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Demand for Bangladeshi shrimp rises in international market
August 10, 2013, 04:38 PM
The demand for Bangladeshi shrimp in the international market is increasing as rival species ‘Vennami’ has been found virus infected in the producing countries.

Bangladesh’s ‘Black tiger’ is also popular for its good taste and that it is more expensive than rival ‘Vennami’, exporters said.

One kilogram of shrimp of 16-20 counts (16 to 20 pieces) is now selling at $ 6.00 to $ 6.20 in the international market, which is at least one dollar higher than the previous year’s price.  

‘We are sure about fetching nearly 600 million dollars this fiscal year as the demand for our shrimp has increased in importing countries,’ said Kazi Belayet Hossain, senior vice president of Bangladesh Frozen Foods Exporters Association, BFFEA.

He said ‘Vennamai’, the cheaper shrimp, took over Bangladeshi ‘Black tiger’ during global recession. Thailand, Vietnam, Indonesia and some other countries have introduced the species. For the last one year, ‘Vennamai’ production has drastically fell due to virus contamination, he said.

‘Buyers in western countries are coming back to us…and we are fighting to enhance production on our 2.75 lakh hectares of farmland,’ he said. Because of increase in demand, many farmers are going to switch their farming methods, from traditional to semi-intensive cultivation.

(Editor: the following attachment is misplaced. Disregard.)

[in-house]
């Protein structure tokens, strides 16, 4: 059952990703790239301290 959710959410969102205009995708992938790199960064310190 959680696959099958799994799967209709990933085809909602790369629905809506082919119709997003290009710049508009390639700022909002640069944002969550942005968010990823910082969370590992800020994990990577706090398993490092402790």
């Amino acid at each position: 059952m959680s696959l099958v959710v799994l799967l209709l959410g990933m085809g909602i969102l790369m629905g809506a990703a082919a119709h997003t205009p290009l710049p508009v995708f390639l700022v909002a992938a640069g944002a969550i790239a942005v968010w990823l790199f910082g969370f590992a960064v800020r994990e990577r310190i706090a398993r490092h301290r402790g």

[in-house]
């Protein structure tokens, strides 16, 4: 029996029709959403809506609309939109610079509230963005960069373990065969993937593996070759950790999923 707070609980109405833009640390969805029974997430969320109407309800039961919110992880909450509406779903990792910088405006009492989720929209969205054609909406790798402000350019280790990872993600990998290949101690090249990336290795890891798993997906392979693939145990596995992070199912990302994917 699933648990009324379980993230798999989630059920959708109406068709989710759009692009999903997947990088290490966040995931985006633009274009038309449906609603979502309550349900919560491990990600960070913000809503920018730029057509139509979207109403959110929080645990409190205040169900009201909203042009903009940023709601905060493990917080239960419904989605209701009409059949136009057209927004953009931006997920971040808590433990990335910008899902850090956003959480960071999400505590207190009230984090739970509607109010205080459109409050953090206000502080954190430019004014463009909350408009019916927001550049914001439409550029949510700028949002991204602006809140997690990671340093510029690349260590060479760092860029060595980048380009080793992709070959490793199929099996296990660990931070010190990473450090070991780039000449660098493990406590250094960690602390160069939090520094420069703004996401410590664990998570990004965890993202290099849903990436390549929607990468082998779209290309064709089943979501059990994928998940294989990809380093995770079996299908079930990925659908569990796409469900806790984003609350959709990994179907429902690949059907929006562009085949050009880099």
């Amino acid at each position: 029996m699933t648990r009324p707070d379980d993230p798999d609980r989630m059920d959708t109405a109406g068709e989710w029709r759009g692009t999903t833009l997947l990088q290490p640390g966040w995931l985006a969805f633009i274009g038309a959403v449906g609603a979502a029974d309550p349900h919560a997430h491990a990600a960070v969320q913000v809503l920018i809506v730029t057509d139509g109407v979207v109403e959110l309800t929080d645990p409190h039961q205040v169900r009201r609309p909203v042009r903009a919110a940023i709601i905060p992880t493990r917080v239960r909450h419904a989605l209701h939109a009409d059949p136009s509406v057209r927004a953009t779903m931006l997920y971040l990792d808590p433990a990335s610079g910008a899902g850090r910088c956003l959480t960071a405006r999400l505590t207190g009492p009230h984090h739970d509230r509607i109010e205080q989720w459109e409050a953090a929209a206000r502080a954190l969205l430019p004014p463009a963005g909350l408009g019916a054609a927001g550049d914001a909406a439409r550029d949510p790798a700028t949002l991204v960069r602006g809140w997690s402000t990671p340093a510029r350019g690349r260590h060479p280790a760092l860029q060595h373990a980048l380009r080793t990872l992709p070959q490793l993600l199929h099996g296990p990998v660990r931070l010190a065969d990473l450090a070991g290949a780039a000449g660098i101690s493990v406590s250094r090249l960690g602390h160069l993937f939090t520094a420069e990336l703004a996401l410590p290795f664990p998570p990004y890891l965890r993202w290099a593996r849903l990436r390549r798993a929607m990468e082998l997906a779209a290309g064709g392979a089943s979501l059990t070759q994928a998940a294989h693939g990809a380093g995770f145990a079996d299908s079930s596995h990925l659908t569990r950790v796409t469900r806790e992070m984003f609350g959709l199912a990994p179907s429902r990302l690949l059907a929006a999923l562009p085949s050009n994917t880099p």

In traditional way, per hectare harvest comes around 250 to 300 kilograms where semi-intensive methods can produce 800 to 1,000 kilograms, according to M Khalilullah, vice president of BFEEA in Khulna region. 

He said production in Khulna could not be increased because of inferior shrimp fry quality.

‘Most of the mother shrimp collected from the Bay of Bengal is infected…causing baby shrimp not to grow properly,’ Khalilullah said, adding, hatcheries are also responsible for spreading infections.

He said the only challenge the shrimp exporters are now facing is inadequate production. Despite various constraints, exports of frozen shrimp have increased marginally from Khulna region, he said. 

 

‘We do not have quick solution to raise production but we want idle public lands (khas land) to bring under shrimp and prawn farming,’ said Belayet Hossain, the senior vice president of BFFEA in Dhaka
Despite a ban on Hilsha fish, Bangladesh exported some 58,000 metric tones of frozen fish in the last fiscal year, he said.

Source: (Seafood)
Nguyen Bich
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